Gazing Faraway



Gazing Faraway
by Andrea DiMaggio


The figures stood close together against the spray and wind; wet and cold, but dauntless. The tall man smiled and walked across the wet deck toward them as if the ship was sitting in a safe harbor instead of the unexpected storm.

“Not quite what we expected, dear ones, yes?” He turned back and looked at the handsome woman standing near the helm; calm and almost serene. He nodded.

“We seem to be pushed off course, but no harm, since setting out you already know that the journey is often the destination as well.”

“Yes,” said the younger of the two. He wasn’t nearly of ages with anyone else on board, but was likely almost as wise; his wisdom borne out of unspeakable horror and pain that also proved his quality, as a dear friend might say. He placed his hand upon the shoulder of his wizened kinsman; the man shaking from the cold air.

“We’re quite alright,’ he said on his uncle’s behalf, who nodded and smiled.

“Our havens are several and well within our new course. You don’t mind, do you?” the tall man asked. Both responded as one, moving their heads to indicate ‘no,’ they were not at all taken aback by the unexpected change of events.

“I have to say, as needs be, that whatever we find no matter where we go, all will be well since we set out on this greatest of adventures. The older of the two shrugged his shoulders in agreement.

“And all our travels hereon in are exactly what shall prove best for all of us.”

The sun poked through an ever-thinning cloud as the rain tapered off into a warmer mist. The tall man took off his hat and shook out the sea and salt before replacing it on his head. The younger of the two smiled and spoke.

“I wondered for so long if I could come back; dispairing almost to abandon all hope. Yet here I am, with you all on the greatest adventure yet.”

“All’s well as ends better,’ the older of the two said; recalling a family friend.

“We’re almost about to set upon land. You may debark or continue on as you choose,” they heard from behind. The tall handsome woman smiled conspiratorially and seemed to wink.

“What awaits, dear Lady,” the younger asked.

“For you, child, night is calling and you have come to journey’s end.”

“Oh….”

“Why are you troubled, child?”

“I… I had hoped that things were different, and now that my task is accomplished I am … saddened.” He put his head down only to have the woman cup his chin gently with her hand.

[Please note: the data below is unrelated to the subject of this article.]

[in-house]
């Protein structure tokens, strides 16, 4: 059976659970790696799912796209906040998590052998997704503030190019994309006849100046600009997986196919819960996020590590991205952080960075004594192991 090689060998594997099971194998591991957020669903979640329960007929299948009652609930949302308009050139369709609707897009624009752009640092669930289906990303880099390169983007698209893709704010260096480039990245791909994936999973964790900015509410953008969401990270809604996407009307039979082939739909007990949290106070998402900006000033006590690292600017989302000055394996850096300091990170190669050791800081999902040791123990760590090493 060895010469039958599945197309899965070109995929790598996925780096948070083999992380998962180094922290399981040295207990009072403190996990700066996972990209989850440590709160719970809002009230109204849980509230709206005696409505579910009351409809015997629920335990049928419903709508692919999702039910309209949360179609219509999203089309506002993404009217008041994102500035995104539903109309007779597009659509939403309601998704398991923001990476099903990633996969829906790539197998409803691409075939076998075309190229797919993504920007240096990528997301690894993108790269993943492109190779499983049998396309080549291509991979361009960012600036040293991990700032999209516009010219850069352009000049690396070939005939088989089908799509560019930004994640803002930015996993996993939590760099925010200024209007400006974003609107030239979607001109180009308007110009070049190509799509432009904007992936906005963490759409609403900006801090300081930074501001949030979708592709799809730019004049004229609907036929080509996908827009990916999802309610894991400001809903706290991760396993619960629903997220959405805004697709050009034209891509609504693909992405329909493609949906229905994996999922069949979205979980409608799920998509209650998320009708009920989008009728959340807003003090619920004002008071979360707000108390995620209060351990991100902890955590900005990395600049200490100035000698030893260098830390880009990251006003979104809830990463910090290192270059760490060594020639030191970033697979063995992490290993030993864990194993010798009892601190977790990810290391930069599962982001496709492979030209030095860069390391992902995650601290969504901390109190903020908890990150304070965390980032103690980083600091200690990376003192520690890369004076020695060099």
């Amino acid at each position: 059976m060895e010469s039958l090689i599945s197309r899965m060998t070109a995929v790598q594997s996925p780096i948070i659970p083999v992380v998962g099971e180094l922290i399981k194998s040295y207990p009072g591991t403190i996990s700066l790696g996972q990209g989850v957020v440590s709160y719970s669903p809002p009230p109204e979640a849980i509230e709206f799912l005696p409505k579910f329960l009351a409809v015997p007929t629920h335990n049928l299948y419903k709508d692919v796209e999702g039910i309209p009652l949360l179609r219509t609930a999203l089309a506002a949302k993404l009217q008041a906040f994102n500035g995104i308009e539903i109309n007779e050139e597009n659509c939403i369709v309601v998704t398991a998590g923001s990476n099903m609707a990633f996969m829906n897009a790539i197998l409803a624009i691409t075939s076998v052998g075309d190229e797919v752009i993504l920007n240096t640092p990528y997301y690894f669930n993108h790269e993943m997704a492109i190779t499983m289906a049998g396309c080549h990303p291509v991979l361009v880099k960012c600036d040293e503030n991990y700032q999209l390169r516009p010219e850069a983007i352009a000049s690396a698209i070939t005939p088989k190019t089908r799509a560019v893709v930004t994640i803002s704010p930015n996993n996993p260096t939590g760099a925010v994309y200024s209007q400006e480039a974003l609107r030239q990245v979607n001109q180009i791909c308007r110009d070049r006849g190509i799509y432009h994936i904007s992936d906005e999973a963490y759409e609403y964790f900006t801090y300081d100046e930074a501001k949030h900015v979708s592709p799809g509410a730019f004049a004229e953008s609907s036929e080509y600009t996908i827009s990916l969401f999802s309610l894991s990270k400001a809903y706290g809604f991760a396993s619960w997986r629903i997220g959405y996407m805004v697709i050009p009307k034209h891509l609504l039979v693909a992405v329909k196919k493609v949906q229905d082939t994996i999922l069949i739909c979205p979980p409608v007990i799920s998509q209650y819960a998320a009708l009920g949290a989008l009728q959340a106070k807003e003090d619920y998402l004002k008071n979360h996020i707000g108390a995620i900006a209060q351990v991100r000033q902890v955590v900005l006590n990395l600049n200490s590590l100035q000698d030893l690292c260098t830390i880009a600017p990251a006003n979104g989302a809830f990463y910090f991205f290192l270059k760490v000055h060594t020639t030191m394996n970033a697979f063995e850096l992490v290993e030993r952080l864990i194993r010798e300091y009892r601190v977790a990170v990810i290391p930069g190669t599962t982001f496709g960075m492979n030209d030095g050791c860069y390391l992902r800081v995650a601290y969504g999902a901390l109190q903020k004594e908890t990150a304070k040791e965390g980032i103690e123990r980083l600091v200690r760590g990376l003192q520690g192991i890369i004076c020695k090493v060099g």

“Be not afraid; take both courage and hope, dear one.” She kissed his forehead in the same manner of blessing as she did those many years ago, but the only token she bestowed this time was encouragement. He put his head down once again only to have her touch his cheek softly.

“Behold your rest, dear child.” She pointed with her arm in a broad gesture port side as the ship hove to off the coast of an island; lush and green with silver-grey gleaming castles set atop cliffs overlooking the inlet. He saw several of his kind standing on shore.

“You are welcome here, dear brave one. Find rest here, not just as a reward for your courage and sacrifice, though you deserve it. Here find rest and peace and joy just because you were created and loved.

“But I will not…. I cannot fit in. I am not….” He bowed his head once again. His tears fell freely and without shame but with still-lingering doubt.

“That is why you are here now, child. To be and do and know and be known as the one you have always been.” The woman placed her hand on his shoulder. A coracle pulled alongside the ship. A regal looking woman held out her arms in welcome. He turned and looked at the woman next to him and at his uncle and at the tall man. No one knew; how could they, since he had shared his secret with no one. But the woman smiled a knowing smile; piercing and dispelling his fear and doubt.

“Be at peace, dear one,” she said as she ushered him to the side of the ship. In a moment he had stepped aboard the boat alongside and even as he boarded he was changed in a twinkling of whatever star had guided him. Where once stood a brave man of quality, there stood now a young woman of good cheer and courage. Every sacrifice and every loss and every hurt and sadness was swept away in an instant of grace. The sea of glass of which his friend spoke was wonderfully simply the looking glass of his mind’s eye; now real and displaying the true image of the brave woman he…rather she had always been.

The woman beside her in the boat looked exactly as she had always imagined; a queen of beauty and peace and grace like every story, song and poem she had ever heard. She looked back at her friends on the ship. Her uncle nodded and smiled; his own destination elsewhere and yet perhaps just as if they would never part. As the ship set sail once again the three waved; still close enough to see their smiles; smiles that spoke of knowing that this was indeed her intended haven all along. She turned and the Queen of All smiled as she sat quietly in the boat; gesturing for the girl to join her as she calmly rowed back to shore.

And the girl laughed softly to herself as she remembered the words her uncle spoke just before they set sail.

“I think I’m just about ready for another adventure.” She grabbed the other oar and set it into the water; ready for her own adventure; the adventure that does not end…..

O Elbereth Starkindler,
White-glittering, slanting down sparkling like a jewel,
the glory of the starry host!
Having gazed far away
, from the tree-woven lands of Middle-earth,
to thee, Everwhite, I will sing,
on this side of the Sea, here on this side of the Ocean!

O Elbereth Starkindler,
from heaven gazing afar,
to thee I cry now beneath the shadow of death!
O look towards me, Everwhite...

Translation of A Elbereth Giltonel courtesy of The Lord of the Rings Trilogy by John Ronald Reuel Tolkien



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This story is 1093 words long.